No matter what, these figures were also sold in Europe, where ninjas were still popular. As a matter of fact, there were two more characters released in Spain (we could say some “Spanish Exclusive” or “European Exclusive” Ninja Warriors’ figures):
- Hara Kiri (repainted Dragon Master)
- Kamikaze Kid (repainted Dojo Kan)
The popularity in Spain was probably higher than in other countries, and local toy manufacturers launched bootleg or similar figures. Most notable are the “Guerreros Minyas” by Juyba Toys and from the same company, smaller plastic figures.
Apart from these, other Chinese companies also bootlegged Ninja Warriors. I have one of these, I hope I can show it some time in the future.
One last curiosity, is that there are two types of blister cards: the first one has a nice backcard with some illustrations and texts, while the second one has nothing on it. My cards are the second type, that’s why I am not showing the backcard. To see the first type, visit my next article on "Ninja Warriors": #386 NINJA WARRIORS – KAMIKAZE KID and HARA-KIRI (1986)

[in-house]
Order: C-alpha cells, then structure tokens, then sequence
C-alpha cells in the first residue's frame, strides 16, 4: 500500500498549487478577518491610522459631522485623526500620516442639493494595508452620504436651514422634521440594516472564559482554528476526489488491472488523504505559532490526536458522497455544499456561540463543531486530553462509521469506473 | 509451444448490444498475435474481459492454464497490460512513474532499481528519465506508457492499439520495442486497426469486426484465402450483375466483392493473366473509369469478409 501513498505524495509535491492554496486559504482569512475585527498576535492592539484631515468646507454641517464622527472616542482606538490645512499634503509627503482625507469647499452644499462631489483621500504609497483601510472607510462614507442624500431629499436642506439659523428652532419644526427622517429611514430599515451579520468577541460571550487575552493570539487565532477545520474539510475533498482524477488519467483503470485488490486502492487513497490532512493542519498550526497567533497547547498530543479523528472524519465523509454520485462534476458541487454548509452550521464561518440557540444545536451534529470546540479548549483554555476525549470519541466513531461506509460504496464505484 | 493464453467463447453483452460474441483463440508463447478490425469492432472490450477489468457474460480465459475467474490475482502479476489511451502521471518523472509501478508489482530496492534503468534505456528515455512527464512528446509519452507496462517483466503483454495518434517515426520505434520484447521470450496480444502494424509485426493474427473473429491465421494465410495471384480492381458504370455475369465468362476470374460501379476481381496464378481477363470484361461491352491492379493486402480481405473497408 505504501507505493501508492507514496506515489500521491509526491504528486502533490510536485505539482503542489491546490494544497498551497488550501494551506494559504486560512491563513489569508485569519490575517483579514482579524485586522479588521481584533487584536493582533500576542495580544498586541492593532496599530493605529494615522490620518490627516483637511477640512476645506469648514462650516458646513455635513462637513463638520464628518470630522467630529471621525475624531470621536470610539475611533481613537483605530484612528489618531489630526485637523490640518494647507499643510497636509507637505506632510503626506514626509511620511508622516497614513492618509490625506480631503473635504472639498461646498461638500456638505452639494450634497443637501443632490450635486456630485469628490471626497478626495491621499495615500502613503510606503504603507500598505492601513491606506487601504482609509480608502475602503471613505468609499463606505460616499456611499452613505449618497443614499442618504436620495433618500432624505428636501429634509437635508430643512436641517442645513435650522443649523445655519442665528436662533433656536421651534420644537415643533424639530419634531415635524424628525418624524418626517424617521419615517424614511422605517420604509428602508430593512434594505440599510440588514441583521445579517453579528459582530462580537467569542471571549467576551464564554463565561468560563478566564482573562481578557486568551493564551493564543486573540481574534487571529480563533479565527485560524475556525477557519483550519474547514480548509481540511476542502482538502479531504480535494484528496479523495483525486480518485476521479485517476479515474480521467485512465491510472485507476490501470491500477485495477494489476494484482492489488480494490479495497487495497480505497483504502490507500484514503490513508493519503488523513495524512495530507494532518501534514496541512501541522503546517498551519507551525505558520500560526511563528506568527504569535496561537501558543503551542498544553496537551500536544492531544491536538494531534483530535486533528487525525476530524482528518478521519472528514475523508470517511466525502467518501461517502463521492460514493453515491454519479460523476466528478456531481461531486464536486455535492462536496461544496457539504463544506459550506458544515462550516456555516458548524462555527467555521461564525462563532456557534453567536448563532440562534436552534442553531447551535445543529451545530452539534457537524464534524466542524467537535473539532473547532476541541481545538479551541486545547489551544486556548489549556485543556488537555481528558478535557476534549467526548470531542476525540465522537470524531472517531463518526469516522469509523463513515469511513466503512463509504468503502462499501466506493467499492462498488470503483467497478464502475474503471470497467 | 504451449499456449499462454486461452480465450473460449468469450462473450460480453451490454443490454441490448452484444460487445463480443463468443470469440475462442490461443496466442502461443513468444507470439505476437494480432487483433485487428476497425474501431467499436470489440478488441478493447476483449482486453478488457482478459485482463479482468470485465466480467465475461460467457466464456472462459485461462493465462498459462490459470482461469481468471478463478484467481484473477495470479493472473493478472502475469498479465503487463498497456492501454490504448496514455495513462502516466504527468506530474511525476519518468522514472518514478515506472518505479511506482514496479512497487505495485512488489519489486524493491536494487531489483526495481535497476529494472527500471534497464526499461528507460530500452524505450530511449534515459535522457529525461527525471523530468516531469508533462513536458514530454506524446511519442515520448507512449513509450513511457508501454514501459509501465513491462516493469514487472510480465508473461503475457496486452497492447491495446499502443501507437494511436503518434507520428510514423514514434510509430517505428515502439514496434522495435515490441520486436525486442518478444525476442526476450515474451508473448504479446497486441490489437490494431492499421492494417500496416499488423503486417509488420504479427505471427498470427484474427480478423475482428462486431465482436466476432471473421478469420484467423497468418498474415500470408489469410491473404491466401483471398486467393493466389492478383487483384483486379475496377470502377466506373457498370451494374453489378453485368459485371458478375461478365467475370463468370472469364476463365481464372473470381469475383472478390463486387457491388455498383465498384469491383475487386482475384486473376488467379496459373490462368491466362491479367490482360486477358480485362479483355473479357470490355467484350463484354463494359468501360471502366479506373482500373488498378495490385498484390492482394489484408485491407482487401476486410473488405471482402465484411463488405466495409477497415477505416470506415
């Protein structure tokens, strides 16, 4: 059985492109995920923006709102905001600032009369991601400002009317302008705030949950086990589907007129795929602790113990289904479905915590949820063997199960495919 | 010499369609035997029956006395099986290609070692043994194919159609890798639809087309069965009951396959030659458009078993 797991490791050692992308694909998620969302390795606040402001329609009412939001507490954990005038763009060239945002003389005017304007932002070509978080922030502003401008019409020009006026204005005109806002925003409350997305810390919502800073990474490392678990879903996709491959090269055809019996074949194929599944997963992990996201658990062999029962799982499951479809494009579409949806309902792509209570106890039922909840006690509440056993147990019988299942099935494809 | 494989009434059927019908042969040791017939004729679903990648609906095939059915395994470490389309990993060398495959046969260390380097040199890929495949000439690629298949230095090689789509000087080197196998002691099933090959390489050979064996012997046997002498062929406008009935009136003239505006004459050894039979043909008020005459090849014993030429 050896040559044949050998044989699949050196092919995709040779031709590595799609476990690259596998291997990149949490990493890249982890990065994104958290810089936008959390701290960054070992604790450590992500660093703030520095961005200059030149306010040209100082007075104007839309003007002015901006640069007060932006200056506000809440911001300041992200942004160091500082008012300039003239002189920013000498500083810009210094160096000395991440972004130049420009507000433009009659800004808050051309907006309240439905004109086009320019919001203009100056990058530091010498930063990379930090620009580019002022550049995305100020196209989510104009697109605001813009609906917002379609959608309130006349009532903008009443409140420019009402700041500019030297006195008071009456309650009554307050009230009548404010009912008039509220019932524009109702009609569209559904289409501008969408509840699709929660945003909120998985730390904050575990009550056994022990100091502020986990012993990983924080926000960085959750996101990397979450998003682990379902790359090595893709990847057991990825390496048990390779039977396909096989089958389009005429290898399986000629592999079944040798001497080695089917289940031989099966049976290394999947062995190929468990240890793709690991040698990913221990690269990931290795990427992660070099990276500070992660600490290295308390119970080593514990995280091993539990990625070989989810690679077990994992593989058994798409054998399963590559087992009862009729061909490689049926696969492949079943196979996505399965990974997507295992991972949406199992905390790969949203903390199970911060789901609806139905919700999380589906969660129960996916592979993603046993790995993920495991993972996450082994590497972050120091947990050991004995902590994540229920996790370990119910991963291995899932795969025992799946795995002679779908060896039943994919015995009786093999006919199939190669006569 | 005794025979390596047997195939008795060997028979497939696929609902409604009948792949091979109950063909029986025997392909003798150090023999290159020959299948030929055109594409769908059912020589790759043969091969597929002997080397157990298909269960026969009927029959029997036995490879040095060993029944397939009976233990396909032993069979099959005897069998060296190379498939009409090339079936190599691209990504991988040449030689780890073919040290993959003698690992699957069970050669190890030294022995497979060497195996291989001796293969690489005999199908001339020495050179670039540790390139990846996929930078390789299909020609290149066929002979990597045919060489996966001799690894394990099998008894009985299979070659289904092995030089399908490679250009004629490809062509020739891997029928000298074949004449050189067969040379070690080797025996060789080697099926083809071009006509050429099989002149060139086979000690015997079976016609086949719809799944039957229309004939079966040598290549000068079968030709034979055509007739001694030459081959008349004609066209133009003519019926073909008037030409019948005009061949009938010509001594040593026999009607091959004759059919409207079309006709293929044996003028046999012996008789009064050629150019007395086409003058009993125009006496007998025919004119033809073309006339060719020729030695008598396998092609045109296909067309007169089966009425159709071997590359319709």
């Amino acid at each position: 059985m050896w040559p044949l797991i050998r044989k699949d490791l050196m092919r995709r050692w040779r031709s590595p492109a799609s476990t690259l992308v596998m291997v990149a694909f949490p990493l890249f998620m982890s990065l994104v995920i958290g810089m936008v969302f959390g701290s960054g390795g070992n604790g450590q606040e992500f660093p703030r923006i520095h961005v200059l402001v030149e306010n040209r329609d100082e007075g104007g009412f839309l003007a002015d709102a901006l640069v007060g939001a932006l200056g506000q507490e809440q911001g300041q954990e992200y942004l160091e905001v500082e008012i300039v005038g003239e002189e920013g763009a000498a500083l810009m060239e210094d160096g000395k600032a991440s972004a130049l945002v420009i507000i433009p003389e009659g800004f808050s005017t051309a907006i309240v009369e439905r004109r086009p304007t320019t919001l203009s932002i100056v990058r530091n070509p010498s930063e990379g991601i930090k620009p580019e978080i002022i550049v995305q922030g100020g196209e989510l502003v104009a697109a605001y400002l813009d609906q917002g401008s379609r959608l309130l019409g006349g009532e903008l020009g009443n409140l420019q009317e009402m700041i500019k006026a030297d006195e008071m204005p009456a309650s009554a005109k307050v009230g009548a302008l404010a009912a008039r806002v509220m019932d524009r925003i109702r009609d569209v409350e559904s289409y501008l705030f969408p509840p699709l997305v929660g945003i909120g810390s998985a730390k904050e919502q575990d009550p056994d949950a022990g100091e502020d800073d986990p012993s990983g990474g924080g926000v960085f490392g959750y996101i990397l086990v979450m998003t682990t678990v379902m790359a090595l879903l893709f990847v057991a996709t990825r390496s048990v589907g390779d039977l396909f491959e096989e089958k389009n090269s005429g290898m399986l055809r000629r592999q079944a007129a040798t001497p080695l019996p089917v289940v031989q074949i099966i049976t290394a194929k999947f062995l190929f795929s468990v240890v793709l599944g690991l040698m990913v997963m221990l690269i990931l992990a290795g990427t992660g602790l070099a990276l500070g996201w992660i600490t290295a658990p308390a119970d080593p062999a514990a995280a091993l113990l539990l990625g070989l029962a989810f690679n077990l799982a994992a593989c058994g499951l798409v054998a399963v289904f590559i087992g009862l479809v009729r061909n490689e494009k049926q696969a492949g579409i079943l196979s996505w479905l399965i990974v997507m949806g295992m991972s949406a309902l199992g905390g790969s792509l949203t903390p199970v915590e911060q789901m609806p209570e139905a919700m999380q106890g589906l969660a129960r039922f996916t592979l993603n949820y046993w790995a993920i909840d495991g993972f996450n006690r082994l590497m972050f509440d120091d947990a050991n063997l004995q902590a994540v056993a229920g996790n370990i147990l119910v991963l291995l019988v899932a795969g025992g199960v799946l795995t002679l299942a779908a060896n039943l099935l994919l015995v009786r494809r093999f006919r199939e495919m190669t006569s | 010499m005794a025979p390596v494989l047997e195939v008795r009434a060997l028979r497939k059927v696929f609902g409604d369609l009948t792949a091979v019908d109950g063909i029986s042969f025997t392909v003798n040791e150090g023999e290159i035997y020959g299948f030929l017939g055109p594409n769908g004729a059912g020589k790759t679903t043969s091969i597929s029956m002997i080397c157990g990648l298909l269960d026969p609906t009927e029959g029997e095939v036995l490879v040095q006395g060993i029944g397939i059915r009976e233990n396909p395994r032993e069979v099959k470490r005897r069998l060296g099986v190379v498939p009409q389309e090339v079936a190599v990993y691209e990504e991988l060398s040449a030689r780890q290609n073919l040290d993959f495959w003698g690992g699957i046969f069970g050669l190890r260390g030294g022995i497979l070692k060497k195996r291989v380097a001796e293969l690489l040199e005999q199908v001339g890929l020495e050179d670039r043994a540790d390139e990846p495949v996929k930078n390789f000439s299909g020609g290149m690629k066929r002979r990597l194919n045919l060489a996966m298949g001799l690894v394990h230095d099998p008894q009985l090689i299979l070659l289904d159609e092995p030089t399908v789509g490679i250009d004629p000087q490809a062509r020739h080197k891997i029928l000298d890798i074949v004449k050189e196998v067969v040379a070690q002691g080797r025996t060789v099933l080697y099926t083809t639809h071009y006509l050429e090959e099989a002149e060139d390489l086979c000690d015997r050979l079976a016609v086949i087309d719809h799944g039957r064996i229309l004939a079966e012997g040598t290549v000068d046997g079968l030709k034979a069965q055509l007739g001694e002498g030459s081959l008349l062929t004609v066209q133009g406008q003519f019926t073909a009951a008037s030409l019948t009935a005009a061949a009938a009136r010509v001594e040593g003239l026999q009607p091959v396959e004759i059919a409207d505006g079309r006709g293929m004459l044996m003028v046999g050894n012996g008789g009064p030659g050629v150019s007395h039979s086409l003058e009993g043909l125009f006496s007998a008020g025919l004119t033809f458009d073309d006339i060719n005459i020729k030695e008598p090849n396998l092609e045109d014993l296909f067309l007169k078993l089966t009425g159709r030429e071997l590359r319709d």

This article will be continued sometime… stay tuned.
Information for this article was retrieved from the very curious blog: Ninja Law: “Ninja inthe Federal Courts.
- Name: NUNCHUKA-SAN, LORD TAKA and DRAGON MASTER
- Toy Line: Ninja Warriors (English, Int’l) / Ninja I Guerrieri delle Arti Marziali (Italian) / Guerreros Yakse (Spanish)
- Year: 1985 (Child's Play) / 1986 (Hasbro)
- Company: Child’s Play (U.S.A.) / Hasbro (U.S.A.)
- Size of the figure: 12 cm